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dc.contributor.authorMunoz, Antonio
dc.date.accessioned2017-09-01T23:49:42Z
dc.date.available2017-09-01T23:49:42Z
dc.date.issued2017
dc.identifier.urihttp://hdl.handle.net/1794/22611
dc.descriptionSingle page posteren_US
dc.description.abstractMice rely on their sense of smell for spatial navigation in their environment. Navigation with regards to smell relies on using odor concentrations to home in on an odor source of interest. Olfactory neuron populations exist that are sensitive to changes in odor concentration. However, the olfactory sensory processing that mediate this behavior in mice is not fully understood yet. The overall goal is to understand how the brain tracks changes in stimuli. We focus on how the olfactory system processes change in odor concentration. Our paradigm involves the use of trained head-fixed mice. The use of head-fixed mice allows for precise control over the odor stimuli. Our equipment allows me to present a concentration of odor directly when a mouse inhales. This allows me to manipulate the concentration of odor to which the mice will be exposed between various sniff cycles. Using a behavioral paradigm, I will test how sensitive mice are to detecting a change in odor concentration. This behavioral task will demonstrate how mice track stimulus changes over time and will lay the groundwork for determining how perception relates to neural activity.en_US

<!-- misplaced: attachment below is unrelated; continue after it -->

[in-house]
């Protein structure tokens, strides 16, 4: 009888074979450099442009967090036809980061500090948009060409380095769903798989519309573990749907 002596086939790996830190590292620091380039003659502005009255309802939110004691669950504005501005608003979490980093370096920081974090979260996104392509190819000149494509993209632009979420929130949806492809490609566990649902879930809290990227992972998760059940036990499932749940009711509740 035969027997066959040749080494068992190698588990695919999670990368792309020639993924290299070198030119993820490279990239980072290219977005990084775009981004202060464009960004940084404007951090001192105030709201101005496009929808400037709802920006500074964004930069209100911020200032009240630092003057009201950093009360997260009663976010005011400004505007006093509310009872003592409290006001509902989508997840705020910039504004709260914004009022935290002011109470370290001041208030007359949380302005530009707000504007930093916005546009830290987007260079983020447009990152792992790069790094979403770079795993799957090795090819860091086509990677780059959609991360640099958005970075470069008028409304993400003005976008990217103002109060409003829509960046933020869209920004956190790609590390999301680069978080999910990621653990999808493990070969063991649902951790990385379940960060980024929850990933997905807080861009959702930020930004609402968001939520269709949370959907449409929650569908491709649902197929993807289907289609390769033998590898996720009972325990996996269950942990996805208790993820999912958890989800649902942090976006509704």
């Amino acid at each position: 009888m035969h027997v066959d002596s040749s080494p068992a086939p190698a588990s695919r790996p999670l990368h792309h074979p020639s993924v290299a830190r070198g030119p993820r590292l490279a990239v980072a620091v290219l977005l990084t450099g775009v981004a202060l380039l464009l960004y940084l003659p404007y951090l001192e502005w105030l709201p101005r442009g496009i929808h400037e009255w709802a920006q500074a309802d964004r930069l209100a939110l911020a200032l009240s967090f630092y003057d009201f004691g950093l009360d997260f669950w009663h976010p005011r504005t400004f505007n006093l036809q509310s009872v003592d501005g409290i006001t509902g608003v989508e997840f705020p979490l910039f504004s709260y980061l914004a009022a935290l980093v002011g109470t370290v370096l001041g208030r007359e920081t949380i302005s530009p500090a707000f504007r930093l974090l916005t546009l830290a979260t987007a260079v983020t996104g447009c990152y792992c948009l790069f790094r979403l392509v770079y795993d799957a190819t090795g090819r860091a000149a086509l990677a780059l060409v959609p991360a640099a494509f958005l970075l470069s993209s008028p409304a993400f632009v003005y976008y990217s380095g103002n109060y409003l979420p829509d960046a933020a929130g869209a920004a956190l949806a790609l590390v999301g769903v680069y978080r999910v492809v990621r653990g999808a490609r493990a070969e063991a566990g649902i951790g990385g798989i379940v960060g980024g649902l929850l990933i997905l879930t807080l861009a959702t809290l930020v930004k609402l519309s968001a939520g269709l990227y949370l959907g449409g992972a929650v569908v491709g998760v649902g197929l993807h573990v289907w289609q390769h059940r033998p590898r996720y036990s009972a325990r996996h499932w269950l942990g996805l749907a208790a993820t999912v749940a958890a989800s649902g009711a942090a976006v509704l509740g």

dc.description.sponsorshipResearch reported in this poster was supported by Eunice Kennedy Shriver National Institute of Child Health & Human Development of the National Institutes of Health under award number R25HD0708.en_US
dc.language.isoenen_US
dc.rightsCreative Commons BY-NC-ND 4.0-USen_US
dc.subjectOlfactory systemen_US
dc.subjectSensory inputen_US
dc.subjectOdor detectionen_US
dc.titleOdor Concentration Change Sensingen_US
dc.typeOtheren_US


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